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Wednesday, October 10, 2012

Ross Mirkarimi: Supervisors Make Votes Work for Them

Posted By on Wed, Oct 10, 2012 at 10:59 AM

You can open your eyes now, Sheriff. It's over.
  • You can open your eyes now, Sheriff. It's over.

Last night, Sheriff-No-Longer-in-Limbo Ross Mirkarimi told the press that "the system worked in this case." In the end, Mirkarimi was reinstated to his elected position -- but it's hard to describe any "system" that involved nine months of lunacy, nine Ethics Commission hearings, several forests' worth of documents, and a final, nine-hour melodrama before the supes as "working."

The manpower costs alone in the city's unsuccessful attempt to oust Mirkarimi are surely staggering (our disclosure request has been sent). Mirkarimi's attorney, David Waggoner, says "the city owes him every dollar of the pay he hasn't received for the last seven months."

But while the system hardly worked, last night several supervisors certainly made it work for them. Our calls around the city haven't been returned, so take our analysis for what it's worth. But the four supervisors who voted to reinstate Mirkarimi may not suffer the anticipated political fallout -- and may even gain.

None more so than Supervisor Christina Olague.

See also: Sheriff Ross Mirkarimi Gets His Job Back

Olague got her job because former District 5 supe Mirkarimi won his race for sheriff. Now she may keep her job by voting to reinstate Mirkarimi to his post. It's no secret that Olague's race for supervisor isn't going according to plan; when the Chronicle calls you out for texting instead of listening and endorses your opponent, some introspection is in order. London Breed is raising buckets of cash and Julian Davis has gotten a lot of mileage out of painting Olague as a puppet of Mayor Ed Lee's puppet-masters.

That narrative becomes more difficult this morning, however. What's more, by bucking the Brown-Pak-Lee triumvirate on Mirkarimi rather than, say, 8 Washington, Olague hasn't cost the powers that be any money, per se. Putting the brakes on a massive waterfront development would have cost wealthy and powerful people some cash. But this only manages to bruise egos and clout. That's not nothing -- but it's less tangible. And, again, it's hard to paint Olague as an unthinking tool of downtown special interests when she so overtly crossed them last night.

Supervisor David Campos will, all but certainly, be a candidate for higher office in the near future. Siding with a man the mayor noticeably called a "batterer" last night might have been a millstone around his neck. But now it sure as hell ain't, considering Campos' side won the day. It's difficult to see how this vote will hurt him down the line.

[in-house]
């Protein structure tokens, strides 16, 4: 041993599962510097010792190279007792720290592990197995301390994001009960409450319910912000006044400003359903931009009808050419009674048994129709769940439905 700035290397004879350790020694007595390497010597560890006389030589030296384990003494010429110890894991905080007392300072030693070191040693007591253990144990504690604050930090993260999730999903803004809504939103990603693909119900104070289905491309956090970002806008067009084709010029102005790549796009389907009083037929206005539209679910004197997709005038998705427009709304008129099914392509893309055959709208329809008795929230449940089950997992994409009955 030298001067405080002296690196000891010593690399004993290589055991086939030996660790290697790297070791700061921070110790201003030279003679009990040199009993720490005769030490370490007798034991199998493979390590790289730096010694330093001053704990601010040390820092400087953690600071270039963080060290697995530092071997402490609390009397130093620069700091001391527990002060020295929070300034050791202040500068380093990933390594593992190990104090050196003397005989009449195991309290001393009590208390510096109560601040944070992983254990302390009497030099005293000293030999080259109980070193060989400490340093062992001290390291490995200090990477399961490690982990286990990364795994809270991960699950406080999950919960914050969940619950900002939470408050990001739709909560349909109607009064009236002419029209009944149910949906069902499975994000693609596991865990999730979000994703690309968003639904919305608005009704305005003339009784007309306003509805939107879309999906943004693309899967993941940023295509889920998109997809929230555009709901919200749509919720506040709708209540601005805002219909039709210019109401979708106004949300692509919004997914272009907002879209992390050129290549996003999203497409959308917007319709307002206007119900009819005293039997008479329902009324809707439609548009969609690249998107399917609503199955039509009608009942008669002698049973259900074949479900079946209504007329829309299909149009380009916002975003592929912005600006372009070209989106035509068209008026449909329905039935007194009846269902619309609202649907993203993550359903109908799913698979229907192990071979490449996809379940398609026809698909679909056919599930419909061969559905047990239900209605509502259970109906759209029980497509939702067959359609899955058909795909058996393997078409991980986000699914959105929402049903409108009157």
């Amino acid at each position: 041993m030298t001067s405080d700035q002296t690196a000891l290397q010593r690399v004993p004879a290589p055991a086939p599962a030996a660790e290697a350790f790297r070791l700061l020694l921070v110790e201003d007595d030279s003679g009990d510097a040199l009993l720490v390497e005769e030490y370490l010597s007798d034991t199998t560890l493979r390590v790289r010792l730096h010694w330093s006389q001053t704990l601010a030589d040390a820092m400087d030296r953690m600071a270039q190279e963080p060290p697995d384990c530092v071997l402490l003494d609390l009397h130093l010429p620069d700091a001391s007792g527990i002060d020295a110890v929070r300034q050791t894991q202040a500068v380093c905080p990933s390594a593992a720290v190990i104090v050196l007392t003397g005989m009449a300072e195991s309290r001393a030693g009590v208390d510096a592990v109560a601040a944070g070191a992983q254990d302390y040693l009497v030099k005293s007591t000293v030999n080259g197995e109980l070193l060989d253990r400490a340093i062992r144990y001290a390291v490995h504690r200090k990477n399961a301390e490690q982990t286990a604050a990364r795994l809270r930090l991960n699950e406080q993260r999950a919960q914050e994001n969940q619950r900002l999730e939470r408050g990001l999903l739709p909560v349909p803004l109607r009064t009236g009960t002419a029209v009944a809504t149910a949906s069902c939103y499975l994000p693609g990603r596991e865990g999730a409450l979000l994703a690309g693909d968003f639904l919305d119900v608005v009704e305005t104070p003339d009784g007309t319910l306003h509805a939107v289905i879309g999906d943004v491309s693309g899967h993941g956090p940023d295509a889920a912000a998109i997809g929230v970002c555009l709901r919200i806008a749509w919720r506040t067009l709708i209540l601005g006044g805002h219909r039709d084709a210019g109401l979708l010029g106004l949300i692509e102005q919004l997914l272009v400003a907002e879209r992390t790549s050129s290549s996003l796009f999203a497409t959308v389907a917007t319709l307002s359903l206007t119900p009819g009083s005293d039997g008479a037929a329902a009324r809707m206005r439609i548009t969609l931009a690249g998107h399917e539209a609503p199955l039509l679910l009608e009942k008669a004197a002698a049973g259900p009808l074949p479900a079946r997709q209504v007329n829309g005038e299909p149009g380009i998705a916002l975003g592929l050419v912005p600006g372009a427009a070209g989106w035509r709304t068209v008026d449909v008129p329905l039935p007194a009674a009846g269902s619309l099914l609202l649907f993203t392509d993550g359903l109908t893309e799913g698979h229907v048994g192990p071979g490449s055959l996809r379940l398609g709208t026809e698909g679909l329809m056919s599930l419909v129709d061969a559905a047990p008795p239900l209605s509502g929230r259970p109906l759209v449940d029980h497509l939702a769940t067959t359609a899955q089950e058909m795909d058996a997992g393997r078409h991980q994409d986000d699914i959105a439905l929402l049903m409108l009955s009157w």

click to enlarge Ross Mirkarimi's career is back from the dead
  • Ross Mirkarimi's career is back from the dead
Even denizens of City Hall who are politically opposed to Supervisor John Avalos tell SF Weekly they respect his integrity. Whether or not you're surprised that the supes gave Mirkarimi a reprieve, Avalos' vote isn't all that surprising.

Finally, Supervisor Jane Kim befuddled everyone with her legalistic explanation of her vote last night. It didn't appear to please Kim when the city attorney told her that, yes, if Mirkarimi had been caught with a baggie of marijuana, that, too, would have been "official misconduct" and deserving of being barred from office. Unlike her male counterparts, who stressed the egregiousness of Mirkarimi's action, Kim noted that if Mirkarimi had pleaded to a more serious crime, she'd have considered voting him out -- but wouldn't based on the charge he copped to. Kim hasn't returned our calls. But her vote certainly made it harder for her to be politically pigeonholed.

One last note: It was certainly a good move by Mirkarimi's attorneys to insist on Ethics Chair Ben Hur presenting his commission's case to the Board of Supervisors last night instead of attorney Scott Emblidge, who represents both the Board and Ethics Commission.

Emblidge would have, undoubtedly, presented the views of the four Ethics Commissioners who found Mirkarimi committed official misconduct. Hur, meanwhile, also eloquently explained his dissenting view. Hur's take resonated with enough of the supes to apparently make a difference; Campos specifically tied his rationale to Hur's.

No, the system didn't work. But, last night, Team Mirkarimi found a way to work the system. And, today, Ross Mirkarimi goes to work.

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About The Author

Joe Eskenazi

Joe Eskenazi

Joe Eskenazi was born in San Francisco, raised in the Bay Area, and attended U.C. Berkeley. He never left. "Your humble narrator" was a staff writer and columnist for SF Weekly from 2007 to 2015. He resides in the Excelsior with his wife, 4.3 miles from his birthplace and 5,474 from hers.


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